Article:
Newsletter

A Guide to Recycling Your Christmas Tree

As the holiday season comes to a close and the new year approaches, it may be time to throw out your old Christmas trees and greenery.

For most Fairfax County residents, live Christmas trees that are less than eight feet tall will be collected curbside in single-family and townhouse communities on regular trash collection days between Jan. 11 and 22.

Residents may schedule a brush pickup for a tree removal after Jan. 22.

Fairfax County residents can also drop off their trees at the I-66 Transfer Station or the I-95 Landfill Complex. There is a $7 recycling fee per tree at the recycling centers, and all decorations and stands must be separated before disposing of trees.

The Town of Vienna will collect trees and brush on regularly scheduled collection days through January. Decorations, tinsel, ornaments, and other trimming should be removed from the trees before setting them out for collection. Trees should also not be bagged.

The City of Falls Church will collects Christmas trees free of charge on Wednesdays throughout January and February. The city advises placing trees at the curb within the first two weeks of January “to ensure speedy collection.”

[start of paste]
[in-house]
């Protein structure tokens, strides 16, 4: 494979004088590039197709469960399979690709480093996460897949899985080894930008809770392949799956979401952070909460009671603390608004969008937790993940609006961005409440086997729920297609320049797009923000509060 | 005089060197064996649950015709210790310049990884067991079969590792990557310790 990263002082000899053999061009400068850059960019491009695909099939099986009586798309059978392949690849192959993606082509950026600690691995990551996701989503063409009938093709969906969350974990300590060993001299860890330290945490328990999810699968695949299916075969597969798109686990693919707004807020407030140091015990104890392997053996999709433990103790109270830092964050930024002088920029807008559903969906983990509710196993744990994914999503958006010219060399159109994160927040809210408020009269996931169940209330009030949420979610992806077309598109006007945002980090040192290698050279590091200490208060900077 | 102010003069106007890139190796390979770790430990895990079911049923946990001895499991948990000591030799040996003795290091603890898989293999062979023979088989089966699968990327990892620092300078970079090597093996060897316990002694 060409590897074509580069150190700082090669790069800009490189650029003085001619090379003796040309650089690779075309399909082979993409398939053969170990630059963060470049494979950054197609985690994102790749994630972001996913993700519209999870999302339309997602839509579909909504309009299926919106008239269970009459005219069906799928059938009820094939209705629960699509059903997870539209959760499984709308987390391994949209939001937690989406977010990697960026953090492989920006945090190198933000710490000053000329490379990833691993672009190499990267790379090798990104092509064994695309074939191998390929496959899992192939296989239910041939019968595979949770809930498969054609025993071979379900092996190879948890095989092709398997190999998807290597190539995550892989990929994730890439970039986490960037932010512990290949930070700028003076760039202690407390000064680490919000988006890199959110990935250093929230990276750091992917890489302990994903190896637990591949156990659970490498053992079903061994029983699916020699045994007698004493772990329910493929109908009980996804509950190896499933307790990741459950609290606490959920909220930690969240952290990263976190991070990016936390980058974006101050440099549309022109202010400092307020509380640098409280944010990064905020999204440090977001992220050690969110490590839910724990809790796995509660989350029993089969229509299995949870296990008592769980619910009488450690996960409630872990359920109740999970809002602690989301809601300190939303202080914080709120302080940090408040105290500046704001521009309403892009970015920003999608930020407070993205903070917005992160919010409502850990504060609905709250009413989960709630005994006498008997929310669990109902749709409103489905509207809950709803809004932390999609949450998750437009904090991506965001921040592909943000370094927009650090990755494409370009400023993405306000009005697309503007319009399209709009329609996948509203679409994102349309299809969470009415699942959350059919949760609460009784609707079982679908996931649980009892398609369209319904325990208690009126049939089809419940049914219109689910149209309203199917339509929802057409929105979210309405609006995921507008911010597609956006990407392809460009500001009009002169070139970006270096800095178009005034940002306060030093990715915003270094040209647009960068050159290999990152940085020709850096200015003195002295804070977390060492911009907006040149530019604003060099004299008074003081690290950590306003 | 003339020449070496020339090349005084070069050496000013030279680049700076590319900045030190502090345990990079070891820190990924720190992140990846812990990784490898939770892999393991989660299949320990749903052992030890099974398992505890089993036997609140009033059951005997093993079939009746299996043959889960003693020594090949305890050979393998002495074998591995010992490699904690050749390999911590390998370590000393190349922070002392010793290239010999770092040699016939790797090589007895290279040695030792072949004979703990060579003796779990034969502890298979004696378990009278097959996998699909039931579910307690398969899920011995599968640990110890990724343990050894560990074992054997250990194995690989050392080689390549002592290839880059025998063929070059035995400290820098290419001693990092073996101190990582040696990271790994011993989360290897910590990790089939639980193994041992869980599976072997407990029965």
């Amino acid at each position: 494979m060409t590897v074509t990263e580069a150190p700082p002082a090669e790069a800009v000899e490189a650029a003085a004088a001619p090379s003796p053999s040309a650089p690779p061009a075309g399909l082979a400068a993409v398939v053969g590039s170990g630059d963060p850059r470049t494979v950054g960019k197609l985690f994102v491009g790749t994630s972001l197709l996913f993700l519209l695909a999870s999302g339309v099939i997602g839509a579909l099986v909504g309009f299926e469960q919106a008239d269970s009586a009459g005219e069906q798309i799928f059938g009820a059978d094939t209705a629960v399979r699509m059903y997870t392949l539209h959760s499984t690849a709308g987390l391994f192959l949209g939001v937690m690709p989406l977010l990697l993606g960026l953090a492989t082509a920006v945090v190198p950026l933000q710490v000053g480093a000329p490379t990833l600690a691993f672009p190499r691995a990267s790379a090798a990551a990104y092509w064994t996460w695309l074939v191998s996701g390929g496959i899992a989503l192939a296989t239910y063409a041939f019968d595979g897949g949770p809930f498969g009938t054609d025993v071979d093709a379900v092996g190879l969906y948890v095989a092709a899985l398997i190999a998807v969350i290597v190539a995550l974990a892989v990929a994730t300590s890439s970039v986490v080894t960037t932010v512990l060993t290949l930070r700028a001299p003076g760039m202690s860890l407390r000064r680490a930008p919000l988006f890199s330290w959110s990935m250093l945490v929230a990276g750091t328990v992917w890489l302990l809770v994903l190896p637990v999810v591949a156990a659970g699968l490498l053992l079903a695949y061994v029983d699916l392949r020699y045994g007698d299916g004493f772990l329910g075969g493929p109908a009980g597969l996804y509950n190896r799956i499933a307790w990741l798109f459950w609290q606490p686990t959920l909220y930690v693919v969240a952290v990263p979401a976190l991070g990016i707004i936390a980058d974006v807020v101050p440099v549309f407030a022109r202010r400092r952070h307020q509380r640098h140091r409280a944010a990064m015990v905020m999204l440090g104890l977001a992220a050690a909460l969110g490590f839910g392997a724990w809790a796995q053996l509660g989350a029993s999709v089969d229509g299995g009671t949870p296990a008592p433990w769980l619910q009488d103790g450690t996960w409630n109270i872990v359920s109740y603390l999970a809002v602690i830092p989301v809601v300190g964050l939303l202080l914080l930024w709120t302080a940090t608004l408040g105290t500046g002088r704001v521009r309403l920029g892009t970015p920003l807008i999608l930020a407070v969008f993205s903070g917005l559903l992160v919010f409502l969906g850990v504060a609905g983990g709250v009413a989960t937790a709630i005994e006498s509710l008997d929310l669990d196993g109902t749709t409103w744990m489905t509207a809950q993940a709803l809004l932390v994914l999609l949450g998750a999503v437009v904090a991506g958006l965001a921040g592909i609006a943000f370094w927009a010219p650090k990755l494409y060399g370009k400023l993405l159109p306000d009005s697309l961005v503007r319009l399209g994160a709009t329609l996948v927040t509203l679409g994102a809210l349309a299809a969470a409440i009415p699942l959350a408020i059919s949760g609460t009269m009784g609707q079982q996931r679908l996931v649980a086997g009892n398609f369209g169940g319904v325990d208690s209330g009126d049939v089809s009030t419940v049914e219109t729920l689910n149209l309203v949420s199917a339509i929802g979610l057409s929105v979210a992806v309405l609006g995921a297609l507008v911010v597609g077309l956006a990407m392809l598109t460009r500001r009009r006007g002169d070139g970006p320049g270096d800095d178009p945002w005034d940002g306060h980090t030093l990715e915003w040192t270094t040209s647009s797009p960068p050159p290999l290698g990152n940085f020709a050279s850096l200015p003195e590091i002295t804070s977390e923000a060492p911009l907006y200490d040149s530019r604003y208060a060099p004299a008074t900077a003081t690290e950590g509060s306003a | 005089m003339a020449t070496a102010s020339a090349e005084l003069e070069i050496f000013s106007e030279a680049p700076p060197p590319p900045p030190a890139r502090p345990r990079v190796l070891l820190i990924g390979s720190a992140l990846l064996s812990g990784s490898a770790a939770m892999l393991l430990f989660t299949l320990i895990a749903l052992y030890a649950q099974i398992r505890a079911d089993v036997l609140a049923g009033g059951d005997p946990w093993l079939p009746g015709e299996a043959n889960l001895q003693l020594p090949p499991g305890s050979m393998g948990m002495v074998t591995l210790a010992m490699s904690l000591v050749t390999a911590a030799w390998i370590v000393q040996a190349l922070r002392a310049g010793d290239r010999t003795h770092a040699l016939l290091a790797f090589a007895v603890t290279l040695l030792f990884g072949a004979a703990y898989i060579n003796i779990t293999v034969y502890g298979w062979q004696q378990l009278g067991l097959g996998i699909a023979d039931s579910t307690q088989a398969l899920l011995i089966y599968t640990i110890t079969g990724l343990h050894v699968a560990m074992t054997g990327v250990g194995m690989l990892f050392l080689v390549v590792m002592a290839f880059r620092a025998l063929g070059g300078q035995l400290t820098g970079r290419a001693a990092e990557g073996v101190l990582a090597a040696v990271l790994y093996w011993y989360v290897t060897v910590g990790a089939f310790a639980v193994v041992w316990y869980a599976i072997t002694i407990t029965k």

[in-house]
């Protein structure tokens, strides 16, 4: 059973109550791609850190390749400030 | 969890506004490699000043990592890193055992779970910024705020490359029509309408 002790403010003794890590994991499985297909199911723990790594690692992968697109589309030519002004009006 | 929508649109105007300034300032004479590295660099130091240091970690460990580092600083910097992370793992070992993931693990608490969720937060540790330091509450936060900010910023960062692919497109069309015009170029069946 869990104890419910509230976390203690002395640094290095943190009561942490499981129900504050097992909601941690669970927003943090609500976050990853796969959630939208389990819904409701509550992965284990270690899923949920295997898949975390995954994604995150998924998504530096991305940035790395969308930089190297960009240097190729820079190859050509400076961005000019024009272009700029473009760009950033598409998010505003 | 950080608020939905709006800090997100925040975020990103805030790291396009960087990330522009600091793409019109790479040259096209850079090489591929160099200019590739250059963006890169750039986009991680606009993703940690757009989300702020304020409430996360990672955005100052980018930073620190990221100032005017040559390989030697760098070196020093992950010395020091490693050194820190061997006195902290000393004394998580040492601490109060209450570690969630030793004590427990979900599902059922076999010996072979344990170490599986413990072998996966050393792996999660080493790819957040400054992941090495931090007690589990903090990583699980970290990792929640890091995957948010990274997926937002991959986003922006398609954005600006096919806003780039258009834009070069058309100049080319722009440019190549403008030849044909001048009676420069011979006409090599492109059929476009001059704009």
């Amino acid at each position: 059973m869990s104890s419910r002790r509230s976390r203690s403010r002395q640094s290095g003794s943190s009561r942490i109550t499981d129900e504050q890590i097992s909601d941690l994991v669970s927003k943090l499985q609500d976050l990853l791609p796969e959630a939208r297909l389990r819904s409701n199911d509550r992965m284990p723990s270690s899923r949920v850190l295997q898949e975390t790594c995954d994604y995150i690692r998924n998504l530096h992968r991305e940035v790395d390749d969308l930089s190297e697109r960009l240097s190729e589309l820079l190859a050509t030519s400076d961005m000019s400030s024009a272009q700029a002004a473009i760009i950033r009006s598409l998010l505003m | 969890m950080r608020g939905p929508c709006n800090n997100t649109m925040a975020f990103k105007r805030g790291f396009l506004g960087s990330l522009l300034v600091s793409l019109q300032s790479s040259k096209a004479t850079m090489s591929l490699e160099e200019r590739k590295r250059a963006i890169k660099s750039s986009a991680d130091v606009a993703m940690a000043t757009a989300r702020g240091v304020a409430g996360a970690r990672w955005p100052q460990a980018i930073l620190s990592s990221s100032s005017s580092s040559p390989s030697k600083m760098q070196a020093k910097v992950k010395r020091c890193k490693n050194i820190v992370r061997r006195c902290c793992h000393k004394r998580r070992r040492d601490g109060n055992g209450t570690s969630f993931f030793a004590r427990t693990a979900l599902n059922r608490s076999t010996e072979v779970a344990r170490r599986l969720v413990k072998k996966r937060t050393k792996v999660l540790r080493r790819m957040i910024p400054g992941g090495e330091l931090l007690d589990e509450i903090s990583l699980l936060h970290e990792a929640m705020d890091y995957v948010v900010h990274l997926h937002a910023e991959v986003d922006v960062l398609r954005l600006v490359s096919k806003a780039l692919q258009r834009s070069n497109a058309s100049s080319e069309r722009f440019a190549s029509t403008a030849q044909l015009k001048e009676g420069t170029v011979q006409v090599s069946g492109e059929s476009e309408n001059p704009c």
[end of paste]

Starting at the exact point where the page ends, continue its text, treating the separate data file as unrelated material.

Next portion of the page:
Plastic bags, rope, and all decorations, including tinsel, should be removed.

For people looking for alternatives to disposing of their holiday greenery, the National Christmas Tree Association provides some other options:

  • Soil erosion barriers: Some communities use Christmas trees to make effective sand and soil erosion barriers, especially for lake and river shoreline stabilization and river delta sedimentation management.
  • Fish feeders: Sunk into private fish ponds, trees make an excellent refuge and feeding area for fish.
  • Bird feeders: Place the Christmas tree in the garden or backyard and use it as a bird feeder and sanctuary. Fresh orange slices or strung popcorn will attract the birds and they can sit in the branches for shelter. (Make sure all decorations, hooks, garland and tinsel strands are removed). Eventually (within a year) the branches will become brittle and you can break the tree apart by hand or chip it in a chipper.
  • Mulch: A Christmas tree is biodegradable; its branches may be removed, chipped, and used as mulch in the garden.
  • Paths for hiking trails: Some counties use shredded trees as a free, renewable and natural path material that fits both the environment and the needs of hikers.
  • Living, rooted trees: Get a rooted (ball and burlap or containerized) tree and plant it in your yard. (It’s a good idea to dig the hole in the late fall while the soil is still soft, then plant the tree into that hole immediately after Christmas.) Living trees have a better survival rate in mild climates.

Photo by Annie Spratt on Unsplash

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